What’s Up with Insulin These Days?

By Cory Bradley, Senior Pharmacy Clinical Coordinator

If you aren’t rigorously monitoring the FDA’s activity on insulin products, it is understandable if you are confused by a bunch of new insulin names on the market. In an overly simplified explanation, it’s largely a bunch of new products of the same existing insulins.

To explain further, let’s break the new insulins into three new types: 1) “Modified brands “, 2) “Alternative brands” (i.e.- generic-like), and 3) “authorized generics”. We discuss them further below, but the big emphasis is on the second and third buckets which vastly improves the affordability of insulins. Please note, due to complexity of these issues this narrative was drafted by a CareOregon author to attempt to easily summarize and communicate the options; exact opinions on the classifications may differ.

  1. Modified brands- Tweaks in the inactive formulations allow for faster absorption and onset making these ultra-rapid onset. There are marketed claims of superiority, but their clinical significance in most cases is probably minimal.
  2. Alternative brands- As the FDA now considers insulins to be biologics (due to uniqueness in manufacturing) the path to a traditional, substitutable generic remains unlikely. Alternatively, these branded products are created by competing companies, as patent protections of the original brands are now lost. Currently, they are not considered substitutable (needs a new prescription), but should be considered clinically identical. With further data, some of these could be approved for interchangeability status by the FDA.
  3. Authorized generics- In response to competition from the “alternatives to brands” as well as general public pressure regarding their brand-pricing strategies, several manufacturers have released their same products under a labeled generic name.

Key Provider Takeaways:

  1. Due to many options, insurance coverages will vary from plan to plan (including within CareOregon Medicaid vs Medicare).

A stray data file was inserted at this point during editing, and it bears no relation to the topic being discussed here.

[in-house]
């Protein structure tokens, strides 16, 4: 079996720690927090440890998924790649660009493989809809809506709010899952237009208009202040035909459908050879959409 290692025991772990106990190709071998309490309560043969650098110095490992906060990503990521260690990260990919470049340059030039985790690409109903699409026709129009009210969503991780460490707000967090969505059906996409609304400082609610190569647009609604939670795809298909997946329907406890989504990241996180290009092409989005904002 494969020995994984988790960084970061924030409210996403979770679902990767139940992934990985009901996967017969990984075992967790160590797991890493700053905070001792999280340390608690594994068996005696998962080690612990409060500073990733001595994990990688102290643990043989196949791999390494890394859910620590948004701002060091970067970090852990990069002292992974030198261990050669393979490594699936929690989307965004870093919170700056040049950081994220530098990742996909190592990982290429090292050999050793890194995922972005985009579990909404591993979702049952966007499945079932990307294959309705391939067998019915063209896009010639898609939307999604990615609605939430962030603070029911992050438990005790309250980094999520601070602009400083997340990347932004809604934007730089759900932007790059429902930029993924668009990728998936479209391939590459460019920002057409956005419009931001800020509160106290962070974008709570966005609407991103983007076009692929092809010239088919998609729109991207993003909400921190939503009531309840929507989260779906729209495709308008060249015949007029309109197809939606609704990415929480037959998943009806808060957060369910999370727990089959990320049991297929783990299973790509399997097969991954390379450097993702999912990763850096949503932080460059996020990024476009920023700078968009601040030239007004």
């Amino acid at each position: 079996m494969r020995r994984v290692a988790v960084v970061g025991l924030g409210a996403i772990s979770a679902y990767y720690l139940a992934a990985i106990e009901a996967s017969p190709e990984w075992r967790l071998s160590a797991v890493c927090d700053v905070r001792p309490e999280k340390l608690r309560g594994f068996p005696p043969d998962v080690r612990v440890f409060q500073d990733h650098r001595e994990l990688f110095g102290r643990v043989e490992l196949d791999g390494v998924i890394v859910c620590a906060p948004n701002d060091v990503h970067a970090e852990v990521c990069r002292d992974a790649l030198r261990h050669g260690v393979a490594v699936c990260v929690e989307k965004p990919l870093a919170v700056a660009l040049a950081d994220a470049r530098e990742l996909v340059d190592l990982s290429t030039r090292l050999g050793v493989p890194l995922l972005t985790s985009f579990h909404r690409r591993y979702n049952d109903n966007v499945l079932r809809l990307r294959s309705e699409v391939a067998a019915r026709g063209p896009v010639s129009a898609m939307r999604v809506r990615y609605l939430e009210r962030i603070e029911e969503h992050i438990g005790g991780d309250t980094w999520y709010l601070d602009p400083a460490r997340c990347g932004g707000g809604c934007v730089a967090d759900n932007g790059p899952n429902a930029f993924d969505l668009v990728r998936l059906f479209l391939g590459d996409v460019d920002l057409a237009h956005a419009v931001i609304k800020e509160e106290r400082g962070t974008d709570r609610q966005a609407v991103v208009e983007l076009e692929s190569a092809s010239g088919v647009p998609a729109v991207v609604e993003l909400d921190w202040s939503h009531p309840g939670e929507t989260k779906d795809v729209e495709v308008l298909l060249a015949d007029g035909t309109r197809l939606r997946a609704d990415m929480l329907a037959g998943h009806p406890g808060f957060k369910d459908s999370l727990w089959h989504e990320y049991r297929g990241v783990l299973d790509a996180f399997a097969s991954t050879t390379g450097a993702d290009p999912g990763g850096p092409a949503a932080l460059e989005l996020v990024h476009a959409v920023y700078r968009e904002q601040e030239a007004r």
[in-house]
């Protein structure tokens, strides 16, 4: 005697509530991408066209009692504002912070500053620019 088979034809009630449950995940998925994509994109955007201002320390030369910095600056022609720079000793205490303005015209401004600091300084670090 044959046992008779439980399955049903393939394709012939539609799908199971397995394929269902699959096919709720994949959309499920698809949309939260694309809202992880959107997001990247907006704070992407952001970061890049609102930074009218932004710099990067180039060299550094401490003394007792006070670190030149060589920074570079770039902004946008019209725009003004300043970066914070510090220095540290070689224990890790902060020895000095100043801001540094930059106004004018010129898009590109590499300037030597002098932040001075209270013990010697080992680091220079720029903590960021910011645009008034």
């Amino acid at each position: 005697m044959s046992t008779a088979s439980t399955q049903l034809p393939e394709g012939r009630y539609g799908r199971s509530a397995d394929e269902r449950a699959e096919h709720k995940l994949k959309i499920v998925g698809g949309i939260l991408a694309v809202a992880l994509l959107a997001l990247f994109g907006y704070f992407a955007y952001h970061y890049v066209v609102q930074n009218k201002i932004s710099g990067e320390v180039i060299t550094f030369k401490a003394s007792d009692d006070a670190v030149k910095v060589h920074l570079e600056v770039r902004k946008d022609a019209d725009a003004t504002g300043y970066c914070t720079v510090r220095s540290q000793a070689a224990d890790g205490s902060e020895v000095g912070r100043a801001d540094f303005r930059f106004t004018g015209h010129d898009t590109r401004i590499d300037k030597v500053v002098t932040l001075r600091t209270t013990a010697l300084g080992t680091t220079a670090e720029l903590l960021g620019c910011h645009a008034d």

2. Be aware many of these new product names are the same types of insulins and equivalent response should be expected.
  3. For cash paying patients, the new basal insulin product Semglee offers deep discounts at roughly $100 per vial.
    For mealtime insulin, Admelog and the authorized generic Humalog/Novolog offer similar prices.

CareOregon Medicaid and Medicare Coverage for Select Insulins

 

Generic Name

Product Name

“Type”

Formulary Status

AWP Costs per 100 units

Basal Insulin

Insulin Glargine

Lantus

Original Brand

COA Only

$30.72**

Basaglar

Alternative Brand

OHP + COA

$26.11**

Semglee

Alternative Brand

OHP only

$11.84

 

 

 

Mealtime

Insulin Lispro

Humalog

Original Brand

Not Covered

$42.43

Admelog

Alternative Brand

OHP

$20.20**

Insulin Lispro

Authorized Generic

Not Covered

$21.22

Lyumjev

Modified Brand

Not Covered

$42.43

Insulin Aspart

Novolog

Original Brand

COA only

$44.71**

Insulin Aspart

Authorized Generic

Not Covered

$22.35

Fiasp

Modified Brand

COA only

$44.71**

**Pricing is listed using the public AWP. Plan specific rebates can further offset costs and assist with expanding access. Note: This is not a comprehensive list of available insulins on market. But covers the most common products in relation to the CO formularies and those with ongoing competition.